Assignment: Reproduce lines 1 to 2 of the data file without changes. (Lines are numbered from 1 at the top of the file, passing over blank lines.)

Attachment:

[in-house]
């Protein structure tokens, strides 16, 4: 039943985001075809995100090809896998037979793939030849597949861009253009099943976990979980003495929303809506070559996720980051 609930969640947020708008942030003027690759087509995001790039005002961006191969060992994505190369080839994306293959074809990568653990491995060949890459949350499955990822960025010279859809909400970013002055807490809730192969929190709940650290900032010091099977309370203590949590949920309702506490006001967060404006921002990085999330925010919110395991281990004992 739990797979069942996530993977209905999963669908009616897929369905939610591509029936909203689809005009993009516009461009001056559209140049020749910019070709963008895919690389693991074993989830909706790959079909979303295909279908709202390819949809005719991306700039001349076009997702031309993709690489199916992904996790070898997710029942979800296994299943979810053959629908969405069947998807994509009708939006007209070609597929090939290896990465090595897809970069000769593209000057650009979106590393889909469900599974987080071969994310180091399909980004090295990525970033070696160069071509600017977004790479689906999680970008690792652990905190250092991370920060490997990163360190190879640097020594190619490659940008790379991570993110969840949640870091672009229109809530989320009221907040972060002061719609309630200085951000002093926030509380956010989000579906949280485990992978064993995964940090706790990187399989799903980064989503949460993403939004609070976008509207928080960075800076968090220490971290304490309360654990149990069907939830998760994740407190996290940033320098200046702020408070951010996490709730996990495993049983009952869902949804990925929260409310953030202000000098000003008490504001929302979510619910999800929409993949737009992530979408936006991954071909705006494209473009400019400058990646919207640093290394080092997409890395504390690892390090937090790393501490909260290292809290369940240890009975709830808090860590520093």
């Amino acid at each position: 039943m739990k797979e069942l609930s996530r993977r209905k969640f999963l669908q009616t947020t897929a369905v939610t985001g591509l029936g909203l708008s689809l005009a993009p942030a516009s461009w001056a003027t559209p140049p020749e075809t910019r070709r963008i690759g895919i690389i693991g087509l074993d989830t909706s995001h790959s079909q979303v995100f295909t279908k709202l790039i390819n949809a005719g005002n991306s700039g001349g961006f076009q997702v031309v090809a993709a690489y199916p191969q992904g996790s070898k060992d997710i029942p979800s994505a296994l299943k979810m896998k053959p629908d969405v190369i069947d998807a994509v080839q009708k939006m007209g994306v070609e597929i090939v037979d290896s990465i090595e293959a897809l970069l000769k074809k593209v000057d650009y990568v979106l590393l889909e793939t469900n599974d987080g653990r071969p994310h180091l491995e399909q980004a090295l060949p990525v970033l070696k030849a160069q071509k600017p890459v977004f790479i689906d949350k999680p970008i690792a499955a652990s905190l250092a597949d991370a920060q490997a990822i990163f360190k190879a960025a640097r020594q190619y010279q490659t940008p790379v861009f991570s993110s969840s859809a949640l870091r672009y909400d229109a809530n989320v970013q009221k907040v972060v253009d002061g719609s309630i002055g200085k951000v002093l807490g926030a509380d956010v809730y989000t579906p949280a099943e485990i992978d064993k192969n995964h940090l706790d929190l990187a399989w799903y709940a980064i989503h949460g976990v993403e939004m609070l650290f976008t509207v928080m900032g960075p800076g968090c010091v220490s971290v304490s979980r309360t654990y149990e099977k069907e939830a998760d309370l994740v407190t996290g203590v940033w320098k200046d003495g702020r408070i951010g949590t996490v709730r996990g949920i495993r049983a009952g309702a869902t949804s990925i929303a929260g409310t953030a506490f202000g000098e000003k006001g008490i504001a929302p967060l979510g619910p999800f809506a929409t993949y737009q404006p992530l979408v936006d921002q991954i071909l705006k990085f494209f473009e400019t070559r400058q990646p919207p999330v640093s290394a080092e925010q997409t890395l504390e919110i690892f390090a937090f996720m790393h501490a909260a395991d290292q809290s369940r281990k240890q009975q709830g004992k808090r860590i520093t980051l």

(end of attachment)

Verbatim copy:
[in-house]
């Protein structure tokens, strides 16, 4: 039943985001075809995100090809896998037979793939030849597949861009253009099943976990979980003495929303809506070559996720980051 609930969640947020708008942030003027690759087509995001790039005002961006191969060992994505190369080839994306293959074809990568653990491995060949890459949350499955990822960025010279859809909400970013002055807490809730192969929190709940650290900032010091099977309370203590949590949920309702506490006001967060404006921002990085999330925010919110395991281990004992 739990797979069942996530993977209905999963669908009616897929369905939610591509029936909203689809005009993009516009461009001056559209140049020749910019070709963008895919690389693991074993989830909706790959079909979303295909279908709202390819949809005719991306700039001349076009997702031309993709690489199916992904996790070898997710029942979800296994299943979810053959629908969405069947998807994509009708939006007209070609597929090939290896990465090595897809970069000769593209000057650009979106590393889909469900599974987080071969994310180091399909980004090295990525970033070696160069071509600017977004790479689906999680970008690792652990905190250092991370920060490997990163360190190879640097020594190619490659940008790379991570993110969840949640870091672009229109809530989320009221907040972060002061719609309630200085951000002093926030509380956010989000579906949280485990992978064993995964940090706790990187399989799903980064989503949460993403939004609070976008509207928080960075800076968090220490971290304490309360654990149990069907939830998760994740407190996290940033320098200046702020408070951010996490709730996990495993049983009952869902949804990925929260409310953030202000000098000003008490504001929302979510619910999800929409993949737009992530979408936006991954071909705006494209473009400019400058990646919207640093290394080092997409890395504390690892390090937090790393501490909260290292809290369940240890009975709830808090860590520093």